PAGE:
Make sure children know it is the job of adults to make the world a safe place. They should not think that their own sense of safety and well-being is dependent on their own actions. "To reassure them and give perspective, you might discuss the fact that adults will always keep them safe, as everyone does their part in making a difference," advises Carlsson-Paige.
As children get older, talk about the causes of problems, not just the solutions. Discuss why a problem came about, what others are doing to try to solve it, and ask them to come up with their own solutions. Allow your kids to ask questions. "Research shows that children who do community service often discontinue unless they learn what caused a particular p problem or condition," advises Levin.
Talk With Your Preschooler About Caring
* Young children can relate caring best to issues in their daily lives. You can nurture the development of caring kids by asking simple questions.
* "The playground's dirty, what can we do to clean it up?"
* "Marion, Josh and John all want to play different games. How can we solve this problem so everyone feels good?"
* "Barbara hurt her knee. What can we do to help her feel better?"
Respect What Your School-Age Child Cares About
* Help your school age children take action on issues important to them.
* If she cares about helping animals, suggest she volunteer at an animal shelter, or make a donation to a wildlife organization.
* If he is concerned about hunger, volunteer together to serve a meal in a soup kitchen.
* If she cares about the environment; help her organize a block-wide street clean up, and pick an organization that does environmental action.
Why do some kids seem to care and others may not?
Numerous forces can undermine the development of children into positive social beings. While none of these might be considered harmful in moderation, too much of them, especially without discussion, may lead to kids who don't care. These challenges include:
Our "Buy Me That" Culture
Our "buy me that" culture promotes consumerism over activism. This can turn the focus of children's behavior from "I can do it" to "I want it." "Acquiring things as a source of happiness can permeate a child's sense of herself," says Nancy Carlsson-Paige, Ed.D., author of Best Day of the Week and a professor at Lesley University. "A child may begin to identify herself by what she has, wears, and plays with, rather than what she accomplishes from using her internal resources. Identification with merchandise can cause some children to tune out the needs of others and define well-being as what they get instead of what they do."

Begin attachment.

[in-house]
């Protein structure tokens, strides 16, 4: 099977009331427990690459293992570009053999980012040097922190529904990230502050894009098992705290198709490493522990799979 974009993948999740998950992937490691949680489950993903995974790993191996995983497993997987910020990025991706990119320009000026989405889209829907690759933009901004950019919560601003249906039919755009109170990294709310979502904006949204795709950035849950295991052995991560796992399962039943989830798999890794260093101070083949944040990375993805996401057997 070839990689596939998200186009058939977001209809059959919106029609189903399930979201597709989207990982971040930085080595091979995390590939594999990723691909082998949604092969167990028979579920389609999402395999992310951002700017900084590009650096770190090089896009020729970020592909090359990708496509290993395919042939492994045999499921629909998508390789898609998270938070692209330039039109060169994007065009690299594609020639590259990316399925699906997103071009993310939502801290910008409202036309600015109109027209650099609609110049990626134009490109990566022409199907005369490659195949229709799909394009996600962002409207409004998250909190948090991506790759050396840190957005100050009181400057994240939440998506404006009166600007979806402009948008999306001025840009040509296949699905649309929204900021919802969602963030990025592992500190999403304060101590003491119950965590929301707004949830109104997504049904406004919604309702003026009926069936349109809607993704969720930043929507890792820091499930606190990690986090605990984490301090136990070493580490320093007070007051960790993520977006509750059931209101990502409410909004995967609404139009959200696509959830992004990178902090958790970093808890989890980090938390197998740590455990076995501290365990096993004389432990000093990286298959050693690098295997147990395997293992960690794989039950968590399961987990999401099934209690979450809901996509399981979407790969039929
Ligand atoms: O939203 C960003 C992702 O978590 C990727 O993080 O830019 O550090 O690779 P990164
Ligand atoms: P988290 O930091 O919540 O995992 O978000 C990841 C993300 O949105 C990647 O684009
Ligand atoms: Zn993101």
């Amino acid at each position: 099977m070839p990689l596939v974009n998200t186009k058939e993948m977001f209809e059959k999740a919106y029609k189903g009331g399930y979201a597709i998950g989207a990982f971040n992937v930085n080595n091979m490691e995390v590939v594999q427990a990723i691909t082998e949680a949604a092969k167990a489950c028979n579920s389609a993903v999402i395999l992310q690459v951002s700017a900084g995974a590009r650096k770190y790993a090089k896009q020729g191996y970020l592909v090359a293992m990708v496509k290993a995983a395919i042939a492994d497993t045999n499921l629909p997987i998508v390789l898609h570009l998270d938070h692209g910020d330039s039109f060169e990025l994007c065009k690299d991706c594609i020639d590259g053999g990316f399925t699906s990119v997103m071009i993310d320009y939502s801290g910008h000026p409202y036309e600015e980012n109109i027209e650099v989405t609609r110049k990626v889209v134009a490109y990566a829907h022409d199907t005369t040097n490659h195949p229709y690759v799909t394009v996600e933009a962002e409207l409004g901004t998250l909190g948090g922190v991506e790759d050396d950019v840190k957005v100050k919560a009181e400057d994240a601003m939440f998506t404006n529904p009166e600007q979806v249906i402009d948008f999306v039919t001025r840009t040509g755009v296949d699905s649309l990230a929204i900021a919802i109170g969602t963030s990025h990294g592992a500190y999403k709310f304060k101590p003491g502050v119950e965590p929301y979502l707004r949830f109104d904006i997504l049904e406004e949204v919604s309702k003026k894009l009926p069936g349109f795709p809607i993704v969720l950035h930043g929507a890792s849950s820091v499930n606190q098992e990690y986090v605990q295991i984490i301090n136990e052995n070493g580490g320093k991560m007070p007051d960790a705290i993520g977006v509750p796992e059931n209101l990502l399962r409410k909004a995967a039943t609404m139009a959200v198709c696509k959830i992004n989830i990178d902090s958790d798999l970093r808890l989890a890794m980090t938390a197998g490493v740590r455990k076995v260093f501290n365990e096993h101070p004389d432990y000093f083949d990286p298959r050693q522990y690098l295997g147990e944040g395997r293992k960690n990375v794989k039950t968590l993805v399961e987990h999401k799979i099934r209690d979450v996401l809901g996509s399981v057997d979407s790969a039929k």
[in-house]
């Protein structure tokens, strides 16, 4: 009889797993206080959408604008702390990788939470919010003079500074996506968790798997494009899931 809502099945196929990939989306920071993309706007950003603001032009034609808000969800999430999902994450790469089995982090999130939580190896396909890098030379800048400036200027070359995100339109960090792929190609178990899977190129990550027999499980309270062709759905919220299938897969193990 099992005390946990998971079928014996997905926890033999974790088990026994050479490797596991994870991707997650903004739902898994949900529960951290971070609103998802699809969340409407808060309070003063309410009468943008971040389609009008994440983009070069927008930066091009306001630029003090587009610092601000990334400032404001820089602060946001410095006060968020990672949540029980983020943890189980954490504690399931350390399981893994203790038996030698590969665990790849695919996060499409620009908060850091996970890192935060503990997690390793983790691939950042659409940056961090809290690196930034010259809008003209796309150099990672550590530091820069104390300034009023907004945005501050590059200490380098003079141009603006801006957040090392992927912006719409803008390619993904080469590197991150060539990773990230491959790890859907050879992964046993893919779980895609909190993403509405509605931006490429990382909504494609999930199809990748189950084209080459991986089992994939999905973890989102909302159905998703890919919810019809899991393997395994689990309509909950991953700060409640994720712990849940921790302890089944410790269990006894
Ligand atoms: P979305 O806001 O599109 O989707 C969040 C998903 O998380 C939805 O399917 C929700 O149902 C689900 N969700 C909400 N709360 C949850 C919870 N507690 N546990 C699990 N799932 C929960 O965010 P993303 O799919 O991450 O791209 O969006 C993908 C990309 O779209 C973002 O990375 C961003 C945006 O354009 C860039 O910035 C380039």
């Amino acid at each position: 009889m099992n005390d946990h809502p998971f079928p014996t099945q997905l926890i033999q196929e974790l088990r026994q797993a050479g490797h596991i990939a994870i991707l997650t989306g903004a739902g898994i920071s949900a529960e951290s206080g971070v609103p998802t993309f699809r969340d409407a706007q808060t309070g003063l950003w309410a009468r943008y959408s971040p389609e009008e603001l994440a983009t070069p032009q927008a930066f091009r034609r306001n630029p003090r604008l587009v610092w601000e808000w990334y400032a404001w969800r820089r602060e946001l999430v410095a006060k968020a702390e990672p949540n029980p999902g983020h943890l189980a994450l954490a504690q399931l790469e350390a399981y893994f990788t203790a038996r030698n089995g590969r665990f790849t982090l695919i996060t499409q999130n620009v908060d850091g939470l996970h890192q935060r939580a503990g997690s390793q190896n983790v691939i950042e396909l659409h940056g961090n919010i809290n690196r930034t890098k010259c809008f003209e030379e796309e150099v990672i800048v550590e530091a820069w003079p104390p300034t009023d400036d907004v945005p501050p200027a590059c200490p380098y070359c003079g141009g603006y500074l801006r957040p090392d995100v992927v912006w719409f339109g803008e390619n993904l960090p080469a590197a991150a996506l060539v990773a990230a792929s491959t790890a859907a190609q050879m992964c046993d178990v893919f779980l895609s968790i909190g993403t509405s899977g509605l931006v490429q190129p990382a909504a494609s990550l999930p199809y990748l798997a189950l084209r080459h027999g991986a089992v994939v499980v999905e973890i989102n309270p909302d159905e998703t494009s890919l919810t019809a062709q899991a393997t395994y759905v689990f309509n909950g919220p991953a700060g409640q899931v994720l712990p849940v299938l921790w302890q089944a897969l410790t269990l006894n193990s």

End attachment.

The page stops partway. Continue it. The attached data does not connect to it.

Too Much Screen Time
Over-exposure to passive media such as TV, video games and movies, can take children away from actively participating in their lives. While media in moderation is fun, fine and expected, over-consumption can lead to kids who don't care. "When children watch TV, they are interacting only indirectly with their world," comments Levin. "They are having second-hand experience where they passively observe the actions and ideas of others."
If children are primarily engaging in passive play, where they imitate what they see on TV, they are less likely to be stimulated and take creative action on their own. "Highly-structured toys that are linked to TV programs and movies can make kids play look more like a TV script than an innovative play experience," notes Levin.
TV, video and online games containing violent, anti-social, teasing and bullying behaviors can inhibit the development of caring It also undermines children's ability to feel powerful and effective from their own actions.
"Children who watch media with a lot of mean-spirited behavior, both in words and actions, can learn that hurting others is a regular and normal thing people do to solve their problems. In addition, a vicious cycle can be set up whereby children need media, media violence and media-related toys to feel strong, instead of finding strength in their own creative and positive actions," states Carlsson-Paige.
Read More at PBS Parent's Guide to Children and Media (www.pbs.org/parents/childrenandmedia/)
Problem-Solving Deficit Disorder
* "Children who spend a lot of time passively watching media, playing with highly structured toys or focusing on buying things may not be learning how to find and solve problems that arise from their own direct experience. As a result, they may not be learning how to be active agents who can affect their world. I call this 'problem-solving deficit disorder.'
* "On the other hand, 'pro-active solution developers' think of themselves as problem finders and problem solvers, who can have a positive impact on their world. It we want to raise children who care, this is what we need to help our children to grow up to become."
Diane E. Levin, Ph.D.
Some materials for this article were adapted from works by Diane Levin, including Remote Control Childhood, published by NAEYC. and the article, "From 'I Want It!' to 'I Can Do It!' Promoting Healthy Development in the Conusmer Culture," Exchange Magazine.